(Yes, even in the future - getting sick and paying for it will be painful)
(Another in a series of all-day reposts from the archives of Newstalgia on our favorite subject: Health Care)
It's always amazing to hear what the future is going to look like, as viewed from the past. Invariably, all manner of convenience will be commonplace, all menial labor will vanish, all worry about getting sick will still be around.
And who is going to pay for it? Even in 1956, they were scratching their heads. The writing was on the wall - more people on the planet, and more of them getting older and well . . .sicker. The good news was the leaps on modern medicine would be greater (that's happened), but people going broke over receiving those leaps would plague us seemingly forever.
In September of 1956, on the occasion of their annual convention, NBC Radio, via their Monitor series, hosted a panel discussion with members of the American Hospital Association (Albert W. Snoke, Lowell T. Codishall and Chicago Daily News Science Editor Arthur Snider), discussing just what this thing was going to be looking like in the future.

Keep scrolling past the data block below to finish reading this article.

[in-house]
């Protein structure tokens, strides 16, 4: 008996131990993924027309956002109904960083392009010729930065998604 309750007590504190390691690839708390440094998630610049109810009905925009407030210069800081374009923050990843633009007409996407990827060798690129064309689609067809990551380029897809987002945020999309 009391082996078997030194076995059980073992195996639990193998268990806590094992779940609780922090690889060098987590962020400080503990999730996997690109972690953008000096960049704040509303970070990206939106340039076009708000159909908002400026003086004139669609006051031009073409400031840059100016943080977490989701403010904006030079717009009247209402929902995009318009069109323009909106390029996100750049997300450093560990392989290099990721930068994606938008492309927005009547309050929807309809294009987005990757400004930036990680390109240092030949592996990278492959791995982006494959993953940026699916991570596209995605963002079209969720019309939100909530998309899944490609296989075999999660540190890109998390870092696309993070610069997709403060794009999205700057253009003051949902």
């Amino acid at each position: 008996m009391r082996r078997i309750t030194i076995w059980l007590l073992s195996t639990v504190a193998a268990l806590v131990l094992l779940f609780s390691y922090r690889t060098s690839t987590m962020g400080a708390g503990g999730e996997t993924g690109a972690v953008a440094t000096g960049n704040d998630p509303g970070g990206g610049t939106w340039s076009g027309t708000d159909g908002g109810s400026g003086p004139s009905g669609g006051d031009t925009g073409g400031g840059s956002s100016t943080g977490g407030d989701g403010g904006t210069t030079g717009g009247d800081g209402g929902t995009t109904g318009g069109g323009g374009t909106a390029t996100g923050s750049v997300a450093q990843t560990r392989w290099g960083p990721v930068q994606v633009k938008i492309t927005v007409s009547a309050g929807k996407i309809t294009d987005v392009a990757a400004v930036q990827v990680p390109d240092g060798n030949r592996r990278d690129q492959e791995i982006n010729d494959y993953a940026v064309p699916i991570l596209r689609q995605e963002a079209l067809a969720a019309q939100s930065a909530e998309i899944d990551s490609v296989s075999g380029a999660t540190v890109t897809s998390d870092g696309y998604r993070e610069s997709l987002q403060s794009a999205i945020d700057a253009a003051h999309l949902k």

Arthur Snider (Chicago Daily News): “ I think foremost, is and has been for some time the matter of costs. For a considerable time people . . the anger was directed towards hospitals, but now with the introduction of hospital bill . . or hospital insurance plans, we have the matter of increasing premiums. And people now are being a little bit unhappy about that. They say, when they get their bills they could have enjoyed a nice couple of weeks at a fancy hotel for that price. I’m sure that argument is fallacious, I’m sure Dr. Snoke has a thought on that.”
Albert W. Snoke (American Hospital Association): “Everybody gets irritated over having to pay any kind of money for anything. They just don’t enjoy paying out money. I don’t blame them for being concerned about hospital costs and hospital charges. The thing that I’d like to first get clear is that there are two different problems we’re talking about. One is how much does it cost to run a hospital. And next, how much does the patient have to pay when he comes into the hospital. And cost and charges are two different things.”
Bear in mind in 1956 Health Insurance was a relatively new thing, but even in 1956 costs were spiraling out of control. Of course at the time no one thought to lay some blame at the feet of the insurance companies - they were still the new kids on the block.
So now that they've become the bullies of the neighborhood . . .